The bulls won’t want to hear this, but the market could have a date soon for a good old-fashioned washout.
Market volatility has returned in earnest this month. Pick your poison on the drivers as there are many. There is the 27% crash in the once red-hot stock of Tesla on fresh fears of overvaluation. In turn, those concerns have spilled over into selloffs for other 2020 runaway stocks such as Apple, Amazon, Netflix, Nikola and Advanced Micro Devices.
Then there are lawmakers totally flubbing the next fiscal response to the COVID-19 pandemic. Indeed that will bring risk to headline macroeconomic data later this month and into October. The market has to price that in. And last but not least — and no less important — is a November presidential election that may not be decided on Election Day.
Like we said, pick your poison.
For market veterans like Prudential Financial Chief markets strategist Quincy Krosby, the message from the latest bout of market weakness is clear. Brace yourself, a warranted plunge that shakes out the froth in stocks could be nearing before September ends.
“The unwinding will probably continue and ultimately, we will get to a washout. We’ll get to oversold conditions and there will be kind of an all clear. In terms of the calendar, this is a dicey period for the market. We have about three more weeks of it in terms of statistical difficulty in the markets. A consolidation is not fun, but the point is that as the market becomes increasingly oversold you are going to see buyers coming in and taking their positions and taking them to the yearend,” Krosby told Yahoo Finance’s The First Trade.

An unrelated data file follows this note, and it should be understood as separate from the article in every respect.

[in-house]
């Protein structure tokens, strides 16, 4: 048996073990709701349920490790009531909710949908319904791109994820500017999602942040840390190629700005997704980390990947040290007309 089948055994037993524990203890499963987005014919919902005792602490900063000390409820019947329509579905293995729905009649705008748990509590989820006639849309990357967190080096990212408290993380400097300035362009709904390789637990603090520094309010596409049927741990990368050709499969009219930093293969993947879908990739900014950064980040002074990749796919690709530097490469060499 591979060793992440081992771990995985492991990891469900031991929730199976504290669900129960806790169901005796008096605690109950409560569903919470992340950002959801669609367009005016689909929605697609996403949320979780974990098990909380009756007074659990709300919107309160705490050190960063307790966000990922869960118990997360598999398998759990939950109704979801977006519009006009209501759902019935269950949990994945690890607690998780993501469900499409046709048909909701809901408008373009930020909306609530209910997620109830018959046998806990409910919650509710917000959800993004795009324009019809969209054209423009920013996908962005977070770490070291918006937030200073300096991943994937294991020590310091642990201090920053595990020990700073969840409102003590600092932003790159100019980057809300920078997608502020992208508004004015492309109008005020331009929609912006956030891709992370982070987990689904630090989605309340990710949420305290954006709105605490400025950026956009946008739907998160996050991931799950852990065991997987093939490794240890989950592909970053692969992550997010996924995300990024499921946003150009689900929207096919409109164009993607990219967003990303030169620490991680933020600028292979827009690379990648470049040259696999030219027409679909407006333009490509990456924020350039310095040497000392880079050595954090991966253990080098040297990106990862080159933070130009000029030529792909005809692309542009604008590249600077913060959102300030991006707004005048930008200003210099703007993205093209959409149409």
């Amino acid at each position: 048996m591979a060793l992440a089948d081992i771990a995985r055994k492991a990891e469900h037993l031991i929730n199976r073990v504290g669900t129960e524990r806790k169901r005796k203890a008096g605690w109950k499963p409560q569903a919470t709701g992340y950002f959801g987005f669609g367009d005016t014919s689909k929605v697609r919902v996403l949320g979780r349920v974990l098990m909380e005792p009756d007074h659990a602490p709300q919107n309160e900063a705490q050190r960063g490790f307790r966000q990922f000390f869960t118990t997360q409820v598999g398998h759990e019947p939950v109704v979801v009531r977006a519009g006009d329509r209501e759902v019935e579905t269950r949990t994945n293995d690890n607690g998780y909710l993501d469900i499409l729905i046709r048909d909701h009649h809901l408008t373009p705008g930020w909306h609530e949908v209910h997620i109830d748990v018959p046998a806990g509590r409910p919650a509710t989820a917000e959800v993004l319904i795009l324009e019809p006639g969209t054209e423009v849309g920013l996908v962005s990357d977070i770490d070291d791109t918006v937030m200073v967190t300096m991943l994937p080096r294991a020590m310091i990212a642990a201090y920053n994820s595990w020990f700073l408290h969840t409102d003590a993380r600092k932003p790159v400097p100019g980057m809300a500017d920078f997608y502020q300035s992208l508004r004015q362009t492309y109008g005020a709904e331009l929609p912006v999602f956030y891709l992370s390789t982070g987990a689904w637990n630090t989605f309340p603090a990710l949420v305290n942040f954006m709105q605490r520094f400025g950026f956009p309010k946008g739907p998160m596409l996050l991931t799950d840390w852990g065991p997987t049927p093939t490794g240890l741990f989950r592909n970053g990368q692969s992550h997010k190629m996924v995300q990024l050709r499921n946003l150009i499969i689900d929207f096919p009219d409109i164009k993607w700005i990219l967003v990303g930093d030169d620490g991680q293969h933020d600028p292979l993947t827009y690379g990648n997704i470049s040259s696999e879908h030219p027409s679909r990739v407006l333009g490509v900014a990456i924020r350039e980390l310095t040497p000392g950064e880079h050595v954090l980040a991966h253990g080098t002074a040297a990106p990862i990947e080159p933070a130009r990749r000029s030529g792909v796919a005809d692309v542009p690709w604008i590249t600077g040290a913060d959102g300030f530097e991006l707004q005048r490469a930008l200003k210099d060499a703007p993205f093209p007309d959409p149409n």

To Krosby’s point, stocks historically don’t perform well in September.
September has been the worst-performing month for markets, on average, since 1950, according to LPL Financial. The S&P 500 has dropped about 1% on average in the month of September since 1950, LPL Financial data shows. The only other month to notch a drop on average (and a minuscule one at that) going back to 1950 is August.
This month could be weaker than the averages because of the election. LPL Financial data reveals that the S&P 500 has shed 0.2% on average in an election year.
Investors seemed to have forgotten all of these nuances in their desire to ride the summer momentum in markets. They are likely to be reminded that stocks don’t always go up — and could fall sharply and quickly — very soon.